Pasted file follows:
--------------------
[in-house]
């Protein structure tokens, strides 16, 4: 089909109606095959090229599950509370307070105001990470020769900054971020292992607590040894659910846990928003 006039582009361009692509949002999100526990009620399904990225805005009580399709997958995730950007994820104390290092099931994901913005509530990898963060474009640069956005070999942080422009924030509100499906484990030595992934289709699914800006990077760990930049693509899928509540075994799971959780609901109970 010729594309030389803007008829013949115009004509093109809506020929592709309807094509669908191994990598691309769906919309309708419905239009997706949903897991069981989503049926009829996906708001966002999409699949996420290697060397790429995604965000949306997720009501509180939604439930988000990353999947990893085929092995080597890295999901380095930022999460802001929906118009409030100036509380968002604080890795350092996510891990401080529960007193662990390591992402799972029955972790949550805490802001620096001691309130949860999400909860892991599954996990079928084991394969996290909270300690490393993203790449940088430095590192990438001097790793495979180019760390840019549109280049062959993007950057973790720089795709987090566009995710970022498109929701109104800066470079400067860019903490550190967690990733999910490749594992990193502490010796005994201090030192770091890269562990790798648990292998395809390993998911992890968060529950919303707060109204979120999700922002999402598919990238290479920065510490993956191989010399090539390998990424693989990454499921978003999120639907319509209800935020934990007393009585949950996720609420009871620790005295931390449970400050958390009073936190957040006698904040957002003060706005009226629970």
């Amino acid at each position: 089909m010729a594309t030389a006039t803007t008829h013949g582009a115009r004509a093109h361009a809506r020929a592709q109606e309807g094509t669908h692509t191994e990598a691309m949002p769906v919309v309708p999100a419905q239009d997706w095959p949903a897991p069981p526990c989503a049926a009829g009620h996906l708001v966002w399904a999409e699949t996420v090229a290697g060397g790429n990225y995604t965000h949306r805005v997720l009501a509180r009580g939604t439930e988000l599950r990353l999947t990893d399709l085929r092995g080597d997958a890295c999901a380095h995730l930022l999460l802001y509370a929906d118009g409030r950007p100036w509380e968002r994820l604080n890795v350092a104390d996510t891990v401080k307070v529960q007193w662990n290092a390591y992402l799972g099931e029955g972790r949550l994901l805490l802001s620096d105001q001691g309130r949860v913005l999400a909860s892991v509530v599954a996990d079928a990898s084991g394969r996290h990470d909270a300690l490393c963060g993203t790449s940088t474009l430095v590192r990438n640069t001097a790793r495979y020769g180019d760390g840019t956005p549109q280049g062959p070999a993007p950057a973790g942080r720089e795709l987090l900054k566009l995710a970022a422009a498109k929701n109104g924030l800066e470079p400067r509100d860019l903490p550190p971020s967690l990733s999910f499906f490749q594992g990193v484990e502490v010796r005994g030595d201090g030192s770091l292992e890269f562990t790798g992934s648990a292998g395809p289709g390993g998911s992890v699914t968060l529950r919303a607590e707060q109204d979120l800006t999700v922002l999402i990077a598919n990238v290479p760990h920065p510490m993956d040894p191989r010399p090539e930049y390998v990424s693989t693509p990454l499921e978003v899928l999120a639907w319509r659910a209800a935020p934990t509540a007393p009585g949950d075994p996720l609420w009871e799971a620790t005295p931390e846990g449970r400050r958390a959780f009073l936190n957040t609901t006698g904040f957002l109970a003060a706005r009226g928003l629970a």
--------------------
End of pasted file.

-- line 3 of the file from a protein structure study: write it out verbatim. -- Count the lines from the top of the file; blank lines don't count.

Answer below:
């Amino acid at each position: 089909m010729a594309t030389a006039t803007t008829h013949g582009a115009r004509a093109h361009a809506r020929a592709q109606e309807g094509t669908h692509t191994e990598a691309m949002p769906v919309v309708p999100a419905q239009d997706w095959p949903a897991p069981p526990c989503a049926a009829g009620h996906l708001v966002w399904a999409e699949t996420v090229a290697g060397g790429n990225y995604t965000h949306r805005v997720l009501a509180r009580g939604t439930e988000l599950r990353l999947t990893d399709l085929r092995g080597d997958a890295c999901a380095h995730l930022l999460l802001y509370a929906d118009g409030r950007p100036w509380e968002r994820l604080n890795v350092a104390d996510t891990v401080k307070v529960q007193w662990n290092a390591y992402l799972g099931e029955g972790r949550l994901l805490l802001s620096d105001q001691g309130r949860v913005l999400a909860s892991v509530v599954a996990d079928a990898s084991g394969r996290h990470d909270a300690l490393c963060g993203t790449s940088t474009l430095v590192r990438n640069t001097a790793r495979y020769g180019d760390g840019t956005p549109q280049g062959p070999a993007p950057a973790g942080r720089e795709l987090l900054k566009l995710a970022a422009a498109k929701n109104g924030l800066e470079p400067r509100d860019l903490p550190p971020s967690l990733s999910f499906f490749q594992g990193v484990e502490v010796r005994g030595d201090g030192s770091l292992e890269f562990t790798g992934s648990a292998g395809p289709g390993g998911s992890v699914t968060l529950r919303a607590e707060q109204d979120l800006t999700v922002l999402i990077a598919n990238v290479p760990h920065p510490m993956d040894p191989r010399p090539e930049y390998v990424s693989t693509p990454l499921e978003v899928l999120a639907w319509r659910a209800a935020p934990t509540a007393p009585g949950d075994p996720l609420w009871e799971a620790t005295p931390e846990g449970r400050r958390a959780f009073l936190n957040t609901t006698g904040f957002l109970a003060a706005r009226g928003l629970a």